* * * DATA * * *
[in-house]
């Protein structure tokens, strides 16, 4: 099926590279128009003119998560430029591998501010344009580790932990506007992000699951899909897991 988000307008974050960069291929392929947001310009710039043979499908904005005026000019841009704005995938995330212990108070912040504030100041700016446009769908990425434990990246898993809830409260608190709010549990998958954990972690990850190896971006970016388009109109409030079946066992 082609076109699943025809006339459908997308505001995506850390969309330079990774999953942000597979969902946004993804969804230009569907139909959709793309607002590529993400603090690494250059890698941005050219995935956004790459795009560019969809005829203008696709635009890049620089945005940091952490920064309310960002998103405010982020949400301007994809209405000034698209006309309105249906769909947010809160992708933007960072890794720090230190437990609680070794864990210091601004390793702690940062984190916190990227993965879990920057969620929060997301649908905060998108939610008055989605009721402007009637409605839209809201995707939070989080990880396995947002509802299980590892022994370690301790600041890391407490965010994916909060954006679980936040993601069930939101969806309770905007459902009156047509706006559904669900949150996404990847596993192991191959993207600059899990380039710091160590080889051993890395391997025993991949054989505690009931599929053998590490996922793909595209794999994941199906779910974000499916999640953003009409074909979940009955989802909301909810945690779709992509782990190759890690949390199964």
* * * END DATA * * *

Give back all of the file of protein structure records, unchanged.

[in-house]
């Protein structure tokens, strides 16, 4: 099926590279128009003119998560430029591998501010344009580790932990506007992000699951899909897991 988000307008974050960069291929392929947001310009710039043979499908904005005026000019841009704005995938995330212990108070912040504030100041700016446009769908990425434990990246898993809830409260608190709010549990998958954990972690990850190896971006970016388009109109409030079946066992 082609076109699943025809006339459908997308505001995506850390969309330079990774999953942000597979969902946004993804969804230009569907139909959709793309607002590529993400603090690494250059890698941005050219995935956004790459795009560019969809005829203008696709635009890049620089945005940091952490920064309310960002998103405010982020949400301007994809209405000034698209006309309105249906769909947010809160992708933007960072890794720090230190437990609680070794864990210091601004390793702690940062984190916190990227993965879990920057969620929060997301649908905060998108939610008055989605009721402007009637409605839209809201995707939070989080990880396995947002509802299980590892022994370690301790600041890391407490965010994916909060954006679980936040993601069930939101969806309770905007459902009156047509706006559904669900949150996404990847596993192991191959993207600059899990380039710091160590080889051993890395391997025993991949054989505690009931599929053998590490996922793909595209794999994941199906779910974000499916999640953003009409074909979940009955989802909301909810945690779709992509782990190759890690949390199964």